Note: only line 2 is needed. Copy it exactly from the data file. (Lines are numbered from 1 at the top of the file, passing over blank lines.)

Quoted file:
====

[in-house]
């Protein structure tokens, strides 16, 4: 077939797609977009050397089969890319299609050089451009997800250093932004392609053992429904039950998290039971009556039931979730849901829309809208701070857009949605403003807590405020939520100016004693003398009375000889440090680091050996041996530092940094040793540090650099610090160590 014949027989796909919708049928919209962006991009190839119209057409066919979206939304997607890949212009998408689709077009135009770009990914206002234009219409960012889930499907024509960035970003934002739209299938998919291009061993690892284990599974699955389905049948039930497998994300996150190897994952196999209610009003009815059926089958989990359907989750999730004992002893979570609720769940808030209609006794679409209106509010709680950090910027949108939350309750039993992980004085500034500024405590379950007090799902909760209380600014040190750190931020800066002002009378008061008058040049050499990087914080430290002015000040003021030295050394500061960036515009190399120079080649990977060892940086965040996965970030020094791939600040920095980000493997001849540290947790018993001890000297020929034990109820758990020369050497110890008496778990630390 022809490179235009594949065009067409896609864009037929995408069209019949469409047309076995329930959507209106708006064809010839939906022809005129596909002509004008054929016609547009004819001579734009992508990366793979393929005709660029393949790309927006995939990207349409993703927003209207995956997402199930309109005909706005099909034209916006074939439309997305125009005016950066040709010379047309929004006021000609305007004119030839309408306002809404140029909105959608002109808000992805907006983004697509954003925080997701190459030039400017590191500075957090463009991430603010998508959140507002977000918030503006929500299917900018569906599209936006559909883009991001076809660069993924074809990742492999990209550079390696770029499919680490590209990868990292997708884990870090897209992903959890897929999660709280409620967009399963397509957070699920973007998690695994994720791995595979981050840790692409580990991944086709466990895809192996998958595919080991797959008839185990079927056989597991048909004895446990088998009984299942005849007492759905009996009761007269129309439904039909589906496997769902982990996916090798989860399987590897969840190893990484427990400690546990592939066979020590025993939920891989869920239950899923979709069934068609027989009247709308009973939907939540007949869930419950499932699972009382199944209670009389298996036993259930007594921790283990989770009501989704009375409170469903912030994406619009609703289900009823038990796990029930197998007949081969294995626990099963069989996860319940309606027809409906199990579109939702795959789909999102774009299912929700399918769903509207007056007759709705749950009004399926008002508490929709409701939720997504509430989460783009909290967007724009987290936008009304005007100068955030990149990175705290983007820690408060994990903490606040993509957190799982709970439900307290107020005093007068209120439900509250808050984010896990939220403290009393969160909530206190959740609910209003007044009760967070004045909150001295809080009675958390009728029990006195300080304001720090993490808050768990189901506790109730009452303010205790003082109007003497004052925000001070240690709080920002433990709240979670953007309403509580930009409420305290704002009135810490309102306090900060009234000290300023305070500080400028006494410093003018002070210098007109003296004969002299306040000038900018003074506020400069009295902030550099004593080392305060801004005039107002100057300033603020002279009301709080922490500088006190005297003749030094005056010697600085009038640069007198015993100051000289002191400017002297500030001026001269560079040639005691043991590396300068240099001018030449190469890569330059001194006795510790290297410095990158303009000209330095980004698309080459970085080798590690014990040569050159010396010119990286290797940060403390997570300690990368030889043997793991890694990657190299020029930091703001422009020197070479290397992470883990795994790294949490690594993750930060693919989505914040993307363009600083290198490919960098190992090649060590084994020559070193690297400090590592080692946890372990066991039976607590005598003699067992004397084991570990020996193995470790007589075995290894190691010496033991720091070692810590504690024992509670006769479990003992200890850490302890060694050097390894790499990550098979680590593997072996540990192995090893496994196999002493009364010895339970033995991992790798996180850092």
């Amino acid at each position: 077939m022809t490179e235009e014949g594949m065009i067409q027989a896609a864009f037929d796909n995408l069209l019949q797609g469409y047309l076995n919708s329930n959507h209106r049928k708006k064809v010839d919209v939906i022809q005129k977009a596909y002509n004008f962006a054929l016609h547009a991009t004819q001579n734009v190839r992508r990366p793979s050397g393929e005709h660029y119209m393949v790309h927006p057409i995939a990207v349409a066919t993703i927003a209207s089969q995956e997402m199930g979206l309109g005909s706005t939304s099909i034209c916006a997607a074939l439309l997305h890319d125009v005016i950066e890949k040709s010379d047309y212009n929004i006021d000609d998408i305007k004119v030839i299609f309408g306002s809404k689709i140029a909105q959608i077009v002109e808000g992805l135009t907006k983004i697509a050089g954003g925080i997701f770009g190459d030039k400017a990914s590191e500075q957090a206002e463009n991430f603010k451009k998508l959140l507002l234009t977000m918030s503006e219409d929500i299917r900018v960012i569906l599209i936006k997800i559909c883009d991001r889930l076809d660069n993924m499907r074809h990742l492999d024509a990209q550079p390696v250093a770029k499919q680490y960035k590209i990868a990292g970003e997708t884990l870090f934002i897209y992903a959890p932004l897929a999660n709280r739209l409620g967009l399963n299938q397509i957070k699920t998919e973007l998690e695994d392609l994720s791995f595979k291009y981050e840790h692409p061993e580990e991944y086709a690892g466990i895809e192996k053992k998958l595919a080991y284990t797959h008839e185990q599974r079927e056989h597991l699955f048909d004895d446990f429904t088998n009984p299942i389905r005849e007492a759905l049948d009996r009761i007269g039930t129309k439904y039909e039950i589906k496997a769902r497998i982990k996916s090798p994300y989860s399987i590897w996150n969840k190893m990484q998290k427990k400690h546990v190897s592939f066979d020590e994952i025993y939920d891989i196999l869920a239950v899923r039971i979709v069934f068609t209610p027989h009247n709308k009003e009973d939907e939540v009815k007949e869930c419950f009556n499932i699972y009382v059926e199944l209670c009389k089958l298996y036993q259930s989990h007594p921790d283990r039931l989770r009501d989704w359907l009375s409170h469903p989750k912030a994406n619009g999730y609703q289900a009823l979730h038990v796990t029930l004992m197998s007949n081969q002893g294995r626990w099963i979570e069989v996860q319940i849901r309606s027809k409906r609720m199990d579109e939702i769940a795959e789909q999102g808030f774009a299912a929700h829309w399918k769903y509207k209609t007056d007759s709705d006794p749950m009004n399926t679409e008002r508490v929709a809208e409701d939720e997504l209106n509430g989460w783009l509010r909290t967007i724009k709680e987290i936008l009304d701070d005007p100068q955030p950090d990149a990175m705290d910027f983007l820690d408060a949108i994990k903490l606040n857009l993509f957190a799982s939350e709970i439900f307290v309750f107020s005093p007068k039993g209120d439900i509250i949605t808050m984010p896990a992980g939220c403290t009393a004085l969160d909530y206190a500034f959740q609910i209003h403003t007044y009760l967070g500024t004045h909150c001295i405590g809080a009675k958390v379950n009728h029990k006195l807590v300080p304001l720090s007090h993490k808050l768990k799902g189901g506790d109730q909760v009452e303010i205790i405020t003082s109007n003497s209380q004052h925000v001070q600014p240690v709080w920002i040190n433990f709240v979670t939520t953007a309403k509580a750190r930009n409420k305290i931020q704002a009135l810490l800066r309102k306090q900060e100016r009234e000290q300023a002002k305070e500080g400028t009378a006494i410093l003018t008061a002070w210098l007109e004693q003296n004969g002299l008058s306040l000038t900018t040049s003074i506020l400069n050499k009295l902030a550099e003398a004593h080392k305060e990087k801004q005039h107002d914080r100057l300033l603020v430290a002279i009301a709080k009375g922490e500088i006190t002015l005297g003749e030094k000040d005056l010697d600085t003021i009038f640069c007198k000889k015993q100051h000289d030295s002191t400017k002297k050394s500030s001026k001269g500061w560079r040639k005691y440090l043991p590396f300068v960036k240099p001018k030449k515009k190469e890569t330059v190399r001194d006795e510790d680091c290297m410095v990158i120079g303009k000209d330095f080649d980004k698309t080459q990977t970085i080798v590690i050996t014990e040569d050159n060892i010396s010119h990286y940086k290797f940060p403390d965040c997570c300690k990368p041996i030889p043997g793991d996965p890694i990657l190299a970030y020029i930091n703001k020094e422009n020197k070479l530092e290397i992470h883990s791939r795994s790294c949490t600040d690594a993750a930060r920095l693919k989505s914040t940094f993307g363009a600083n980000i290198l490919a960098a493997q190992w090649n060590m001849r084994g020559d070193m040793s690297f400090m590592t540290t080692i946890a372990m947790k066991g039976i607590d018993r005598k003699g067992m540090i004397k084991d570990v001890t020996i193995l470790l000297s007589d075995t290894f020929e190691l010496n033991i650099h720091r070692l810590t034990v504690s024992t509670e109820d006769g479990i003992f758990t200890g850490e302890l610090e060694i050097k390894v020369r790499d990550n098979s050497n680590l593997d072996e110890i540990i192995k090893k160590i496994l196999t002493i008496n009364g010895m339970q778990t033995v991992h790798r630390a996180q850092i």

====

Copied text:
């Protein structure tokens, strides 16, 4: 077939797609977009050397089969890319299609050089451009997800250093932004392609053992429904039950998290039971009556039931979730849901829309809208701070857009949605403003807590405020939520100016004693003398009375000889440090680091050996041996530092940094040793540090650099610090160590 014949027989796909919708049928919209962006991009190839119209057409066919979206939304997607890949212009998408689709077009135009770009990914206002234009219409960012889930499907024509960035970003934002739209299938998919291009061993690892284990599974699955389905049948039930497998994300996150190897994952196999209610009003009815059926089958989990359907989750999730004992002893979570609720769940808030209609006794679409209106509010709680950090910027949108939350309750039993992980004085500034500024405590379950007090799902909760209380600014040190750190931020800066002002009378008061008058040049050499990087914080430290002015000040003021030295050394500061960036515009190399120079080649990977060892940086965040996965970030020094791939600040920095980000493997001849540290947790018993001890000297020929034990109820758990020369050497110890008496778990630390 022809490179235009594949065009067409896609864009037929995408069209019949469409047309076995329930959507209106708006064809010839939906022809005129596909002509004008054929016609547009004819001579734009992508990366793979393929005709660029393949790309927006995939990207349409993703927003209207995956997402199930309109005909706005099909034209916006074939439309997305125009005016950066040709010379047309929004006021000609305007004119030839309408306002809404140029909105959608002109808000992805907006983004697509954003925080997701190459030039400017590191500075957090463009991430603010998508959140507002977000918030503006929500299917900018569906599209936006559909883009991001076809660069993924074809990742492999990209550079390696770029499919680490590209990868990292997708884990870090897209992903959890897929999660709280409620967009399963397509957070699920973007998690695994994720791995595979981050840790692409580990991944086709466990895809192996998958595919080991797959008839185990079927056989597991048909004895446990088998009984299942005849007492759905009996009761007269129309439904039909589906496997769902982990996916090798989860399987590897969840190893990484427990400690546990592939066979020590025993939920891989869920239950899923979709069934068609027989009247709308009973939907939540007949869930419950499932699972009382199944209670009389298996036993259930007594921790283990989770009501989704009375409170469903912030994406619009609703289900009823038990796990029930197998007949081969294995626990099963069989996860319940309606027809409906199990579109939702795959789909999102774009299912929700399918769903509207007056007759709705749950009004399926008002508490929709409701939720997504509430989460783009909290967007724009987290936008009304005007100068955030990149990175705290983007820690408060994990903490606040993509957190799982709970439900307290107020005093007068209120439900509250808050984010896990939220403290009393969160909530206190959740609910209003007044009760967070004045909150001295809080009675958390009728029990006195300080304001720090993490808050768990189901506790109730009452303010205790003082109007003497004052925000001070240690709080920002433990709240979670953007309403509580930009409420305290704002009135810490309102306090900060009234000290300023305070500080400028006494410093003018002070210098007109003296004969002299306040000038900018003074506020400069009295902030550099004593080392305060801004005039107002100057300033603020002279009301709080922490500088006190005297003749030094005056010697600085009038640069007198015993100051000289002191400017002297500030001026001269560079040639005691043991590396300068240099001018030449190469890569330059001194006795510790290297410095990158303009000209330095980004698309080459970085080798590690014990040569050159010396010119990286290797940060403390997570300690990368030889043997793991890694990657190299020029930091703001422009020197070479290397992470883990795994790294949490690594993750930060693919989505914040993307363009600083290198490919960098190992090649060590084994020559070193690297400090590592080692946890372990066991039976607590005598003699067992004397084991570990020996193995470790007589075995290894190691010496033991720091070692810590504690024992509670006769479990003992200890850490302890060694050097390894790499990550098979680590593997072996540990192995090893496994196999002493009364010895339970033995991992790798996180850092």